A team of scientists have measured the relative importance of the different obstacles that carbon dioxide (CO2) encounters in its voyage from the atmosphere to the interior of plant cells, where it is converted into sugars. This research leading method provides much needed information that will help to increase the yield of important food crops such as cowpea, soybean and cassava.
"Our data highlights promising targets to improve the diffusion of CO2 through the leaf with the aim of boosting crop productivity," says lead author Dr. Tory Clarke, who works at The Australian National University (ANU), as part of the Realizing Increased Photosynthetic Efficiency (RIPE) project, an international research project that aims to improve photosynthesis to equip farmers worldwide with higher-yielding crops.
CO2 moves into the plant cells and is transformed into food during photosynthesis by enzymes located inside the chloroplasts. However, this journey is not a smooth one but rather one full of obstacles and resistances such as solid walls, liquid valleys and tunnels guarded by gate-keeper proteins.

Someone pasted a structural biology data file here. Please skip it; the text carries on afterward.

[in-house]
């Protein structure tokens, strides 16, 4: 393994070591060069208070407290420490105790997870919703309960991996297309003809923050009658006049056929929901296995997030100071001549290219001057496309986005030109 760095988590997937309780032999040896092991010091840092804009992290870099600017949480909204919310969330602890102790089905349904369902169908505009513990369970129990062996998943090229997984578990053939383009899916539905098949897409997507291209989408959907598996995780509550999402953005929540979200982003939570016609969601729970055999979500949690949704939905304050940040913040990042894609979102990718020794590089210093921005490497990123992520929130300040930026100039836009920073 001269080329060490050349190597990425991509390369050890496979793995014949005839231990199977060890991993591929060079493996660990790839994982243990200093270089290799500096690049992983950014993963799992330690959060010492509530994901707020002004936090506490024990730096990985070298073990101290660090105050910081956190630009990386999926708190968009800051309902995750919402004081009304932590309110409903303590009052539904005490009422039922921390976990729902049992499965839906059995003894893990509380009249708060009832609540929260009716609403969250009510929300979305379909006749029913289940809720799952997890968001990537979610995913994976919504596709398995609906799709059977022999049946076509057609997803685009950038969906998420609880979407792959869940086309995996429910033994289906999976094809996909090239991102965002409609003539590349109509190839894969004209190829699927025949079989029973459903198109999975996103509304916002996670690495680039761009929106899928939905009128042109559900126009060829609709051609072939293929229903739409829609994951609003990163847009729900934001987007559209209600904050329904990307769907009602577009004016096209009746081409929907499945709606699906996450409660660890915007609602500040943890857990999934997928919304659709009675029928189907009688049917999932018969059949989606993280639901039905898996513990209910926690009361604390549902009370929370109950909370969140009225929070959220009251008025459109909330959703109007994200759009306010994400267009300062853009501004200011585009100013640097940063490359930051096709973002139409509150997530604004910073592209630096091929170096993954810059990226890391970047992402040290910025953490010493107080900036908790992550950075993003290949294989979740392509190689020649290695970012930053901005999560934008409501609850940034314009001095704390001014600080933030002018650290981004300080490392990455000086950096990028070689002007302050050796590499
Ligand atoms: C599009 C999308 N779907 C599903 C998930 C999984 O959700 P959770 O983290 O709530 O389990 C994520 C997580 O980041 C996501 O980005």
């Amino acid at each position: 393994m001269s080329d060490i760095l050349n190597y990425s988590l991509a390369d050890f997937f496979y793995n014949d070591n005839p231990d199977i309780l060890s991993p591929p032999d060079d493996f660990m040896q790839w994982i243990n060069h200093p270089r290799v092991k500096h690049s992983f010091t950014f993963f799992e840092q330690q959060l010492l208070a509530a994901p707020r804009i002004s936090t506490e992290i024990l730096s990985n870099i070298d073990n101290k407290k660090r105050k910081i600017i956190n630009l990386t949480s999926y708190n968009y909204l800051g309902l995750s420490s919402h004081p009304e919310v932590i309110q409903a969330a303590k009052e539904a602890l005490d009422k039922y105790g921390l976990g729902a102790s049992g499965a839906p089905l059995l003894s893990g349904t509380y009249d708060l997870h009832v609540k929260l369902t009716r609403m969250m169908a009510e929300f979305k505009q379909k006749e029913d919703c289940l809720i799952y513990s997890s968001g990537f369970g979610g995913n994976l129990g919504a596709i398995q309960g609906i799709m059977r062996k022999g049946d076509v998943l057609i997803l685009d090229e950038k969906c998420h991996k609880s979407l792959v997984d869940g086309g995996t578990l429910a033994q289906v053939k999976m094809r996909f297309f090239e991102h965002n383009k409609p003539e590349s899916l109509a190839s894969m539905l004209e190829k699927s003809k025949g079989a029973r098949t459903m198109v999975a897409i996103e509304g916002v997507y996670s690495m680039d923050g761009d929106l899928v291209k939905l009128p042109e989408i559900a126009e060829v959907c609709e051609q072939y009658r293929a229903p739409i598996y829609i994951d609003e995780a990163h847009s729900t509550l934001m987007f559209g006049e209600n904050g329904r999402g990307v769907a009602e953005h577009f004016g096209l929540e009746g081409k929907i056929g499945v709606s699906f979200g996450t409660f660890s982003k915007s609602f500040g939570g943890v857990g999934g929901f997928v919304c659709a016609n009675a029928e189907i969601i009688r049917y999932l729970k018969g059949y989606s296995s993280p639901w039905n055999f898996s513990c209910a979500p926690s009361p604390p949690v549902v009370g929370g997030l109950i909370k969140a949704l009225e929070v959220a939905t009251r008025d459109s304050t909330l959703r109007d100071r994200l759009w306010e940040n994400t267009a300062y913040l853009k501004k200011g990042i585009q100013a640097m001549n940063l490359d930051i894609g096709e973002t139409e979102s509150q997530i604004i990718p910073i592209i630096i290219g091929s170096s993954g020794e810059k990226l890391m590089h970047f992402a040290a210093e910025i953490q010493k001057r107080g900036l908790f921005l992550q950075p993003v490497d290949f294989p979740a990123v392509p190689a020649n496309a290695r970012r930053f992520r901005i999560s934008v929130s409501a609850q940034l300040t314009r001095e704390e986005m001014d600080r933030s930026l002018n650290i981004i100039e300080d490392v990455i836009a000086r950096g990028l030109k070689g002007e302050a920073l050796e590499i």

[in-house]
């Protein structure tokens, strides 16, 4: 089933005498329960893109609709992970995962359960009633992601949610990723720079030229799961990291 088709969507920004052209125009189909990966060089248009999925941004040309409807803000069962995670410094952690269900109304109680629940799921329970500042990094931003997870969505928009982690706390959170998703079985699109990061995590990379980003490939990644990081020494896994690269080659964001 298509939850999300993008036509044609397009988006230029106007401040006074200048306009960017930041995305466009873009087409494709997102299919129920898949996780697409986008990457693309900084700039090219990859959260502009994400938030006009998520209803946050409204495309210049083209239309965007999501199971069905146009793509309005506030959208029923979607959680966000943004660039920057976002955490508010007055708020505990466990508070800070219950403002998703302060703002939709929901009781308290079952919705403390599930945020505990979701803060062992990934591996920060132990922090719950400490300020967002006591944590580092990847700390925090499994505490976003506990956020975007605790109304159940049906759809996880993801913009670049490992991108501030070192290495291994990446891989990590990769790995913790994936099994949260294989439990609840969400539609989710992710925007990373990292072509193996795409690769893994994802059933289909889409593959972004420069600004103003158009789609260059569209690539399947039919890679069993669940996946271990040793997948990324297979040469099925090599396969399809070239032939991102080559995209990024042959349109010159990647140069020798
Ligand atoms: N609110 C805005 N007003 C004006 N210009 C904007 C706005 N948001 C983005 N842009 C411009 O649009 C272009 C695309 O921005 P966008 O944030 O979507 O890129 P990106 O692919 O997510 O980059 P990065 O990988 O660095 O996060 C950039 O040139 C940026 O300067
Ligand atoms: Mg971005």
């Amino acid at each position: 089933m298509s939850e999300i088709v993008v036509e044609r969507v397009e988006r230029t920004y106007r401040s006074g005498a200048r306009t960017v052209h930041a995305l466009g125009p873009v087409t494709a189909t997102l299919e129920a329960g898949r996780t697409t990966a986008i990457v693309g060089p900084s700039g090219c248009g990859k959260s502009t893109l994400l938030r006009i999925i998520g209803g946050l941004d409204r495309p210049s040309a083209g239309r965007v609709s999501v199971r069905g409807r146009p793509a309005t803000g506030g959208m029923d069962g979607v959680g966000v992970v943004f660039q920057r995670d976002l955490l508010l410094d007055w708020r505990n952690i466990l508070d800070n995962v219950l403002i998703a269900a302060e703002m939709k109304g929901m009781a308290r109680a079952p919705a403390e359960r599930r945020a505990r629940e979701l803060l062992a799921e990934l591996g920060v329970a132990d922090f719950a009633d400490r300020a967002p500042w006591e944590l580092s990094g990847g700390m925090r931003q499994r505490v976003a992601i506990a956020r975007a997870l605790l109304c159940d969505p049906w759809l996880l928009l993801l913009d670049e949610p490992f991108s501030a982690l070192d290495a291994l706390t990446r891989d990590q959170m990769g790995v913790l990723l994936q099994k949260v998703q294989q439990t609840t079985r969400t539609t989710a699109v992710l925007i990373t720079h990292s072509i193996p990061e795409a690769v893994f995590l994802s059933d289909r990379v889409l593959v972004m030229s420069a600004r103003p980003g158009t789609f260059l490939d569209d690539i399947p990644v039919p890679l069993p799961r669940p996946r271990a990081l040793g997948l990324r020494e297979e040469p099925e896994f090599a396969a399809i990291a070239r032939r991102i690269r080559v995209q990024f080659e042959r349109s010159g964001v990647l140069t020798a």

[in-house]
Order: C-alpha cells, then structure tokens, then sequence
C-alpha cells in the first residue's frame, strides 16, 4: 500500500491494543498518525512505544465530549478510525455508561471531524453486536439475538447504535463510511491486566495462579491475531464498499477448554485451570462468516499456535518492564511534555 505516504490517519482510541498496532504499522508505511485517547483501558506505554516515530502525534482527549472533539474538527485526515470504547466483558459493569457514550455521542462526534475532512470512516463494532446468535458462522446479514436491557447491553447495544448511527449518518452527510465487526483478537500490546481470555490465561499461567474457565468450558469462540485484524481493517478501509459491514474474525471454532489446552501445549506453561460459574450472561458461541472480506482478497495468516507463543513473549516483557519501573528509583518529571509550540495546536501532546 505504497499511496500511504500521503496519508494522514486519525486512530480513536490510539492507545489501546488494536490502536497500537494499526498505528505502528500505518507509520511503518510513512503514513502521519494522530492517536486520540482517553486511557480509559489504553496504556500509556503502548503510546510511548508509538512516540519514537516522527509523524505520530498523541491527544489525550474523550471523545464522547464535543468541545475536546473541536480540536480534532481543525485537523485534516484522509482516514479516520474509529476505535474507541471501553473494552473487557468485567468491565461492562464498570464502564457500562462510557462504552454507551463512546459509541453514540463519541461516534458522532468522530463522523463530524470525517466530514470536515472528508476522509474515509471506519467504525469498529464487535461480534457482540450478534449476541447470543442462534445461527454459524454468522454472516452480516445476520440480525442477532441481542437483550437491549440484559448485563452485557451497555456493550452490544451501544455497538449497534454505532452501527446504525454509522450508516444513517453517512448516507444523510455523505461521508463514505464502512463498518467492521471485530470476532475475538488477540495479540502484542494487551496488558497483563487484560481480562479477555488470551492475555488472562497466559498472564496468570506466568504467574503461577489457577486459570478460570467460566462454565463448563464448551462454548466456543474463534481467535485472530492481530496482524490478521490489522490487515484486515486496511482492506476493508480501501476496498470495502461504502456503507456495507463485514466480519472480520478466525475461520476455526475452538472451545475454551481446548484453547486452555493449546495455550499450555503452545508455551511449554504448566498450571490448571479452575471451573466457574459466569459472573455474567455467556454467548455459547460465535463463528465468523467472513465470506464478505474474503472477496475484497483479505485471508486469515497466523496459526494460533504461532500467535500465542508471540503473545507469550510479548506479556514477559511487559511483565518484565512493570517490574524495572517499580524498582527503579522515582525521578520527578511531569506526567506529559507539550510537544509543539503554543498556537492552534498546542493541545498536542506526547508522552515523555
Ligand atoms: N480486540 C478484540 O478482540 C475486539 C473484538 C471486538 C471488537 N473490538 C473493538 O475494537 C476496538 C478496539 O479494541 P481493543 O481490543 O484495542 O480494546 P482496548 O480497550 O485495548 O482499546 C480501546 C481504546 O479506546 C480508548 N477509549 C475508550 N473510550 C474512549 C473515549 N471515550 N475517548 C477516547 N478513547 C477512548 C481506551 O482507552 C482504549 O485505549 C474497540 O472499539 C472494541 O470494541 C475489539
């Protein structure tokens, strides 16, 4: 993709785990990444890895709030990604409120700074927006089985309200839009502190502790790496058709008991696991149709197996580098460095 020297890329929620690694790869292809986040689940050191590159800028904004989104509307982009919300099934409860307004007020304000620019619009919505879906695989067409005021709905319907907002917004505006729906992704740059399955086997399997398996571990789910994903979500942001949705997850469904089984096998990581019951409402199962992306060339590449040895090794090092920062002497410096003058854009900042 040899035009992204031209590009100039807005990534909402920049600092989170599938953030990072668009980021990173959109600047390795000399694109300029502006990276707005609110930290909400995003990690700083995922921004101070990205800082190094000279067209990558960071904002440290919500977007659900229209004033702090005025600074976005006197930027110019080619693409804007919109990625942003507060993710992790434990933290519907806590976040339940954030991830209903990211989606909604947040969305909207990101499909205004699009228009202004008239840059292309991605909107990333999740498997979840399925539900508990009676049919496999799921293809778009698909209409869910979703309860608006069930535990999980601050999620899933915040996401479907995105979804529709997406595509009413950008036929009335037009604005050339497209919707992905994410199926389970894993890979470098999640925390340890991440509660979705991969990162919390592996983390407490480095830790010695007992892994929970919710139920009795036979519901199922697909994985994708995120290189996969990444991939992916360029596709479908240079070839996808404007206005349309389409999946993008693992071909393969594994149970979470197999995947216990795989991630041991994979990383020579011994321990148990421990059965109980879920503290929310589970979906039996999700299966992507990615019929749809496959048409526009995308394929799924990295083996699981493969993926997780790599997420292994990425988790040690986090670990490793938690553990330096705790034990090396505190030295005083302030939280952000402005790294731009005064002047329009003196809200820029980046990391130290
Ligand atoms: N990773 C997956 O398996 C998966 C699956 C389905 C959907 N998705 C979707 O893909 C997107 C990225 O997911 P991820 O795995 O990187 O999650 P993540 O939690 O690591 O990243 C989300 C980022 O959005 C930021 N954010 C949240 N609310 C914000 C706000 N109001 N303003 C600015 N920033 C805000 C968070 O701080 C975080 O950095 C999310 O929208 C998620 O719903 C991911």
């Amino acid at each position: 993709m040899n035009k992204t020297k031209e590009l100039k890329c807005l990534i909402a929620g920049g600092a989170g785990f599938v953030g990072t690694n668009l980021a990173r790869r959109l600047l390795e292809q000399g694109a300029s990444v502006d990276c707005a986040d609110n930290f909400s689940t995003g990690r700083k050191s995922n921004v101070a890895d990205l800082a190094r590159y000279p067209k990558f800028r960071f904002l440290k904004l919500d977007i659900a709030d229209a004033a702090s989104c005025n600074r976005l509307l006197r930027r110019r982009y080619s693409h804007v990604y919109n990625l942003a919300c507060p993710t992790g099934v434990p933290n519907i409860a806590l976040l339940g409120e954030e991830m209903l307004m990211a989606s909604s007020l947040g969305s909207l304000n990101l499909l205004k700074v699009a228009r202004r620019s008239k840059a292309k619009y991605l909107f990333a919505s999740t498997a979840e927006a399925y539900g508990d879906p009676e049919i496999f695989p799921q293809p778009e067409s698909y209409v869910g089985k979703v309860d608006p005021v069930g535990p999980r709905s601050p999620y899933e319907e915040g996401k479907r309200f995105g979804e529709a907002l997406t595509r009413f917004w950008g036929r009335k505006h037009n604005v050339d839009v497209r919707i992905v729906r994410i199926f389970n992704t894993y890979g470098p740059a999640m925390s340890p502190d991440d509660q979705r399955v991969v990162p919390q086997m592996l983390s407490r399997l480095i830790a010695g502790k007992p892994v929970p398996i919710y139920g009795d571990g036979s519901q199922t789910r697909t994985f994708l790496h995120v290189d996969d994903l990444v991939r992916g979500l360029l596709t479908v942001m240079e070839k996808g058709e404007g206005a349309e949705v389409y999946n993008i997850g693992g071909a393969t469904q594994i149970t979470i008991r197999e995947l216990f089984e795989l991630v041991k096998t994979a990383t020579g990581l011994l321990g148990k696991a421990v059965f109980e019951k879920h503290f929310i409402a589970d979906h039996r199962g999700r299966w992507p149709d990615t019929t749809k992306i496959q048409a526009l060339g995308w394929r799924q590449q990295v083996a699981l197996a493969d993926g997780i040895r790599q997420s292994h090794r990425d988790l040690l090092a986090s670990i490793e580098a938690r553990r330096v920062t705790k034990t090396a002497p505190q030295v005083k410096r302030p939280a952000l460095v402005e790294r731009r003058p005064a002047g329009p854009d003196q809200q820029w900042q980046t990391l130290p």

"Our results will help enormously in the creation of more precise leaf and crop models, as we have linked the anatomical structures inside the leaves with important physiological crop aspects, such as the age of the leaf and its position in the canopy, to find out what is influencing CO2 uptake into leaf cells," says Dr. Clarke, from the ARC Centre of Excellence for Translational Photosynthesis (CoETP).
Read the complete article at www.phys.org.